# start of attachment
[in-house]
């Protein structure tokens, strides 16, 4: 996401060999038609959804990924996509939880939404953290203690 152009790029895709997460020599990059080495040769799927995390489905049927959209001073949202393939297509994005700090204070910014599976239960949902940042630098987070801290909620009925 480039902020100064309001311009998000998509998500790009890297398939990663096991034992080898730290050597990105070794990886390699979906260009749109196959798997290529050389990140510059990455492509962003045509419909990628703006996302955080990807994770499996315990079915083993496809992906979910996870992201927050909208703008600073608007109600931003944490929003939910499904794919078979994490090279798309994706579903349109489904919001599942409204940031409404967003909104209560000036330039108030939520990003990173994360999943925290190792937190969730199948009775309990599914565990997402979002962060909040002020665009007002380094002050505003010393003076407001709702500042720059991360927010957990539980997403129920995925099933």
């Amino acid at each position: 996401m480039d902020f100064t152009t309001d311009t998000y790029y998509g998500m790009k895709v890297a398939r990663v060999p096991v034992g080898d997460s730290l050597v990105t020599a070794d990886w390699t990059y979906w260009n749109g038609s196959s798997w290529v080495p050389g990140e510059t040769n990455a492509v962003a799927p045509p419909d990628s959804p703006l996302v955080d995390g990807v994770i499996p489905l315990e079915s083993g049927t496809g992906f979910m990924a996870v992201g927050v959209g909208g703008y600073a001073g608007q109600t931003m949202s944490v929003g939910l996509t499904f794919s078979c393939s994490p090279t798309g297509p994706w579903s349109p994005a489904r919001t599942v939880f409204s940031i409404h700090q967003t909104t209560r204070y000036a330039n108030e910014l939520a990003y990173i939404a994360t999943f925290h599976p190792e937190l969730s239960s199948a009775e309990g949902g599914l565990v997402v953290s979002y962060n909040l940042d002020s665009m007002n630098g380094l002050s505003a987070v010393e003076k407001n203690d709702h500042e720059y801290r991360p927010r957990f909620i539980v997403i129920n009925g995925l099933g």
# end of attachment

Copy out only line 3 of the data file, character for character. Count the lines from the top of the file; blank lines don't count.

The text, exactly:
């Amino acid at each position: 996401m480039d902020f100064t152009t309001d311009t998000y790029y998509g998500m790009k895709v890297a398939r990663v060999p096991v034992g080898d997460s730290l050597v990105t020599a070794d990886w390699t990059y979906w260009n749109g038609s196959s798997w290529v080495p050389g990140e510059t040769n990455a492509v962003a799927p045509p419909d990628s959804p703006l996302v955080d995390g990807v994770i499996p489905l315990e079915s083993g049927t496809g992906f979910m990924a996870v992201g927050v959209g909208g703008y600073a001073g608007q109600t931003m949202s944490v929003g939910l996509t499904f794919s078979c393939s994490p090279t798309g297509p994706w579903s349109p994005a489904r919001t599942v939880f409204s940031i409404h700090q967003t909104t209560r204070y000036a330039n108030e910014l939520a990003y990173i939404a994360t999943f925290h599976p190792e937190l969730s239960s199948a009775e309990g949902g599914l565990v997402v953290s979002y962060n909040l940042d002020s665009m007002n630098g380094l002050s505003a987070v010393e003076k407001n203690d709702h500042e720059y801290r991360p927010r957990f909620i539980v997403i129920n009925g995925l099933g």